they take less effort to maintain and manage. You can quickly split work between team members. People can talk about problems when they come up openly and honestly. Members share valuable information rather than hoard it. Nobody minds asking questions when they don’t understand something. The speed and quality of decisions go up, political infighting goes down. You may even enjoy the experience of working together and you perform exponentially better because you’re able to focus all your energy and attention on getting important things done rather than on simply getting along. When you have low trust on teams, everything is hard. just sending a text or an email is exhausting as you weigh up every word for how it might be taken. When the response comes back, you may experience a jolt of anxiety. every conversation feels like it’s a grind. When you don’t trust that someone will deliver you will feel you need to check upon them, remind them of deadlines, hover over them review their work, or you won’t delegate anything at all. assuming you’re better off just doing it yourself, the work can start to stall altogether. You can’t have a high performing team without high levels of trust. Trust is the engine oil for high performing teams. We all know that you need to add oil to a car engine in order to keep it operating. But not everyone understands exactly why. It’s because inside the engine, the many fast moving parts can create friction when they rub up against each other. The oil is the lubricant that keeps those parts sliding smoothly instead of wearing each other down. This is why if the engine runs out of oil, your car will stall or even grind to a halt. Sounds a lot like what happens on low trust teams doesn’t it? inside every team or many people with interrelated roles and responsibilities moving at high speeds. Without trust conflicting goals, priorities and agendas rub up against each other creating friction and wearing everyone down. If the team runs out of trust, it is likely to stall or sputter out. Trust is like the engine oil for the team. It’s the lubricant that keeps these people working together smoothly, so the team can continue to function. The key to getting effortless results in and across teams is to have systems in place to ensure that the engine is constantly well oiled. The higher that’s worth more than 100 other hires. The best way to leverage trust to get residual results is simply to select trustworthy people to be around. Steve Hall, a successful entrepreneur told me about a controller he once hired to help manage the finances for his automotive company. It wasn’t until the controller had been with the company for five years that Steve stumbled on a $300,000 accounting discrepancy. When he questioned the comptroller, she was apologetic. She made it seem like a well intentioned mistake. But Steve and his CFO had their doubts. They were no longer sure they could trust her in that position and decided to find a replacement. However, this all came at a time when the business was growing rapidly. And they didn’t want to deal with the potential disruption. So instead of firing her, they decided to build support around her. Five years later, they discovered that the $300,000 mistake had turned into $1.6 million stolen from the business. When she learned that she’d been caught. She resigned via text message and left town. No one at the company ever heard from her again. In hindsight, Steve admits my mistake was even worse than hiring someone I didn’t trust. I hired her. She lost my trust, and I continued to have her stay on long after she lost my trust. hiring someone trustworthy starts with a simple and obvious first step, but one that many routinely overlook. Making sure you are hiring someone honest and honorable. someone you can trust, uphold a high standard when nobody’s looking. But hiring someone who is trustworthy is also about hiring someone conscientious someone you can trust to uphold their responsibilities, to use good judgment to do what they say they’re going to do when they say they’re going to do it. And to do it well. It’s someone you don’t have to supervise or micromanage. Someone who understands the team’s goals, and who cares as much as you do about the quality of the essential work to be done.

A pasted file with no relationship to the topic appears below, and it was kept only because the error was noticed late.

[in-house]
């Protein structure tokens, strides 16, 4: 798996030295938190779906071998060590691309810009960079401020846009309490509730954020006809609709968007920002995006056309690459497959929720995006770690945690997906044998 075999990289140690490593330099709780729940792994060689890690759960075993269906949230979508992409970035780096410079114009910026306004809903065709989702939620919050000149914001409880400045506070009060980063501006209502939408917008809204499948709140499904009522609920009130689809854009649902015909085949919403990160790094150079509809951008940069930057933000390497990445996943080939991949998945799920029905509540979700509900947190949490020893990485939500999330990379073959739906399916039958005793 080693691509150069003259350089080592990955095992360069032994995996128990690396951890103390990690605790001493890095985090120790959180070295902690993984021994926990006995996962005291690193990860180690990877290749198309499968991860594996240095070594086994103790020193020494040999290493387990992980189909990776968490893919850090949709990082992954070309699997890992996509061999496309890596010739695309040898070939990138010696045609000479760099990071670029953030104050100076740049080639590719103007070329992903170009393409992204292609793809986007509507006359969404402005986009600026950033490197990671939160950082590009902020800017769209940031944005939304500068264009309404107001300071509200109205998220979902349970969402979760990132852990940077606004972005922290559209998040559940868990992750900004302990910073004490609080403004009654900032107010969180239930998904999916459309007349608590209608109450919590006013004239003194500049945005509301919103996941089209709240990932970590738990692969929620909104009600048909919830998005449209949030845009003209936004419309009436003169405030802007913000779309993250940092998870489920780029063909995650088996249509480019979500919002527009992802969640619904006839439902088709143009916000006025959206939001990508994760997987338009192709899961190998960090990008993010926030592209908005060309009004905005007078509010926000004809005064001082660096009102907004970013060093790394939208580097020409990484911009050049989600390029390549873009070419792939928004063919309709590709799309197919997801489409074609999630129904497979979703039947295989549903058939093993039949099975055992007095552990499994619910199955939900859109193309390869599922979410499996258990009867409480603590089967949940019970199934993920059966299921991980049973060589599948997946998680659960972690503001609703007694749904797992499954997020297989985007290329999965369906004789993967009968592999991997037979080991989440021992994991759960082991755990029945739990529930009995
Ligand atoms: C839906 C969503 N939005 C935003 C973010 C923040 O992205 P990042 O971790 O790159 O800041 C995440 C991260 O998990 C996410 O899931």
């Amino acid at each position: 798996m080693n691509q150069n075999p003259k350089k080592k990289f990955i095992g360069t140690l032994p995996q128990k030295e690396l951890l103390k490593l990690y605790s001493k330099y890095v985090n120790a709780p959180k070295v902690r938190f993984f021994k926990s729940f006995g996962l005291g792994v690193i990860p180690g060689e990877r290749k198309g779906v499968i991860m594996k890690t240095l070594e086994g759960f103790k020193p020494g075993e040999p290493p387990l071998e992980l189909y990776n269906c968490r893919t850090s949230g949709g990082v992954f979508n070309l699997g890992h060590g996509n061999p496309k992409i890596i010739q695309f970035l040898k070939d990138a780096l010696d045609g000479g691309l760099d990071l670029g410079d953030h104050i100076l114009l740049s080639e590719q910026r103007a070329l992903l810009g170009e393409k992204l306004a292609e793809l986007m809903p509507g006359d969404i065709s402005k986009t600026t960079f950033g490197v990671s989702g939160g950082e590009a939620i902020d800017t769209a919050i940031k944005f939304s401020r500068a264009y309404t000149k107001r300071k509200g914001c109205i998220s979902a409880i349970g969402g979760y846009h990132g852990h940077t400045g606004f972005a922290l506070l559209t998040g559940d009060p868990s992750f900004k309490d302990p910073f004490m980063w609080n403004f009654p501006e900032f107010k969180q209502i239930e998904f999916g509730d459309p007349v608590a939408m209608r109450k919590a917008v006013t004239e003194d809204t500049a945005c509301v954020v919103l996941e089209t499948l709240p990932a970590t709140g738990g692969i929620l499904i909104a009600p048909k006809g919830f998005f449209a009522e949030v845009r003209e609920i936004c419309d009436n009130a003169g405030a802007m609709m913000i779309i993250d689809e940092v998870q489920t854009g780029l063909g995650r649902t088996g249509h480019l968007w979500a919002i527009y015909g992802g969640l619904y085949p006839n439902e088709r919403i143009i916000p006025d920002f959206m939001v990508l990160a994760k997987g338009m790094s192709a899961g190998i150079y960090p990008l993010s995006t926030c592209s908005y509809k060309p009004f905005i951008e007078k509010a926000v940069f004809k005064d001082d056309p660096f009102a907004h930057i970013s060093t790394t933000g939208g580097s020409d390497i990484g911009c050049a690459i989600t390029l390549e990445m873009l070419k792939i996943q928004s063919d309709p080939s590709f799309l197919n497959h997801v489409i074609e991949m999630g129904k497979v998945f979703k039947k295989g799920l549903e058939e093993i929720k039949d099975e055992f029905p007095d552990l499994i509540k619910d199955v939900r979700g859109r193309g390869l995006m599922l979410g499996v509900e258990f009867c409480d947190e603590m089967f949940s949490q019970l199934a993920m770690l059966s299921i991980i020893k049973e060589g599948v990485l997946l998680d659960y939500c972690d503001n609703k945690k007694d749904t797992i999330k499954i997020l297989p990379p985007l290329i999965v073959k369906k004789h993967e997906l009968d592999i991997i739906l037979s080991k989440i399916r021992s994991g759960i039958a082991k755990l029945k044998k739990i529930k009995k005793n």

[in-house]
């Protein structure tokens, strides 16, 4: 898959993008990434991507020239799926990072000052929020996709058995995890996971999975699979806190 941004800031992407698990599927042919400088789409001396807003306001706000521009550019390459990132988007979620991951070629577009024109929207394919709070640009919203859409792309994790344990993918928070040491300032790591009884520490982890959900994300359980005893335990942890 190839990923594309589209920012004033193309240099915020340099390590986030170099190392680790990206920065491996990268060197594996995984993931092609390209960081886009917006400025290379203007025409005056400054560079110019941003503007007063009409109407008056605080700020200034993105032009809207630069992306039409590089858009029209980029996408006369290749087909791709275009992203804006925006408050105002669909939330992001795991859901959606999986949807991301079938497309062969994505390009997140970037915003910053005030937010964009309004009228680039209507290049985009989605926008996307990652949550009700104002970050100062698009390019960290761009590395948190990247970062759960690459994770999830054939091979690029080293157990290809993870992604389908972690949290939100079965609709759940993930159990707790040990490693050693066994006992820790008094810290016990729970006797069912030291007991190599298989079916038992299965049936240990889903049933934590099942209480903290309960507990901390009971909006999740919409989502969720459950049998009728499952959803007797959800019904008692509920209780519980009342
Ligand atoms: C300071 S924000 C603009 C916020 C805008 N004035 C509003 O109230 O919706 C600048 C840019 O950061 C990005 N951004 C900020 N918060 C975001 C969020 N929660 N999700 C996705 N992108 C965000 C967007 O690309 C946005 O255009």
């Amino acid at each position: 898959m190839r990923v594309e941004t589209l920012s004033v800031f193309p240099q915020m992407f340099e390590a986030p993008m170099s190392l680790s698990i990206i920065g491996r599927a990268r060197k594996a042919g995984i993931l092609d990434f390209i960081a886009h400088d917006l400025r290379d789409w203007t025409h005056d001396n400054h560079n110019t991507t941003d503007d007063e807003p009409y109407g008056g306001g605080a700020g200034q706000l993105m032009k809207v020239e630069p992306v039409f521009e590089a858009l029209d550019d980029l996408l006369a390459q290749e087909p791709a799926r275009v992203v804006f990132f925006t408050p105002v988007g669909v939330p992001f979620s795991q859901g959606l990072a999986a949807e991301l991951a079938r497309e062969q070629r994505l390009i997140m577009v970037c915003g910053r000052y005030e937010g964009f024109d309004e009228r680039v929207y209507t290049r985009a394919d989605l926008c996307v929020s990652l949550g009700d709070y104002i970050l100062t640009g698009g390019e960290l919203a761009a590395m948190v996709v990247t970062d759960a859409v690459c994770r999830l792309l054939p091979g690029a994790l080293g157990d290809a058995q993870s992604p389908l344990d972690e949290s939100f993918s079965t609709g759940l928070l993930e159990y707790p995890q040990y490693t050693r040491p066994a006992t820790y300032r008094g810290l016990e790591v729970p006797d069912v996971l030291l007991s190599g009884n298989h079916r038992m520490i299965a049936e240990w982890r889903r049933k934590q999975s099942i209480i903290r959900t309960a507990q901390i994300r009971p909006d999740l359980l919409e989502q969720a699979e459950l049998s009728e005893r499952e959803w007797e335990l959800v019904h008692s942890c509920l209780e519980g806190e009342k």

Warren Buffett uses three criteria for determining who is trustworthy enough to hire or to do business with. He looks for people with integrity, intelligence, and initiative that we ads that without the first the other two can backfire. I call this the three eyes rule. After the disaster with his controller, Steve Hall had to find a replacement. Rather than blaming the whole thing on just one bad apple, he and the CFO looked long and hard for any ways in which they might have unwittingly enabled the problem to occur. This honest self assessment helped them see how they needed to improve their hiring process. They had hired the most recent controller haphazardly by way of an off the cuff suggestion from a supplier going forward, they committed to a new process. It involved more time and effort upfront, but Steve now understood that investing wisely in return rooting interviewing and onboarding once could reduce his risk many many times over. His new hiring criteria mirrored the three eyes rule. In the end, they hired a man who had no experience in the automotive industry. he’d run accounting for a law firm, but he was a complete fit on integrity, intelligence and initiative, a self starter with an unimpeachable ethic and the ability to figure out problems on the fly, or put more simply, they really trusted him. Austin has been a valued member of the company for years now, even after the business was sold to a fortune 500 company he was kept on. He’s been promoted three times since the high trust higher turned out to be one of the company’s highest performance. When you can say these four little words, I trust your judgment and mean them. It’s like magic. Team members feel empowered, they take a risk they grow, trust is strengthened, and then it tends to spread. as executive coach Kim Scott writes in her best selling book, radical candor, when people trust you and believe you care about them, they are more likely to engage in this same behavior with one another, meaning less pushing the rock up the hill again and again. hiring someone is a single decision that produces effortless results. You get it right once and that person adds value hundreds of times over. You get it wrong once and it can cost you repeatedly. It’s like skimping on a shoddy oil filter. It might keep the engine running smoothly in the short term. But the moment that filter starts leaking, it will cause problems throughout the system. Who we hire is a disproportionately important decision that makes 1000 other decisions. Each new hire may well influence future hires, gradually shifting the norms and the culture over time. Often there will be pressure to fill a role immediately, as the vacancy creates a short term headache. But while hiring quickly may lighten the load at first, hiring well will lighten the load consistently and repeatedly saving you many more headaches in the long run. Create a high trust agreement. There are three parties to every relationship, person a person B and the structure that governs them. When trust becomes an issue, most people point at the other person. The manager blames the employee, the employee blames the manager. The teacher blames the student the student blames the teacher, the parent blames the child, the child blames the parent. Sometimes we are able to recognize that we were the ones at fault. But we rarely think to blame the structure of the relationship itself. every relationship has a structure, even if it’s an unspoken unclear one. A low trust structure is one where expectations are unclear where goals are incompatible or at odds where people don’t know who is doing what, where the rules are ambiguous and nobody knows what the standards for success are and where the priorities are unclear and the incentives are misaligned. A high trust structure is one where expectations are clear. Goals are shared roles are clearly delineated. The rules and standards are articulated and the right results are prioritized, incentivized and rewarded consistently. Not just sometimes, most people can agree that this type of relationship is preferable. The problem is that low trust relationship structures generally happen by default rather than by design.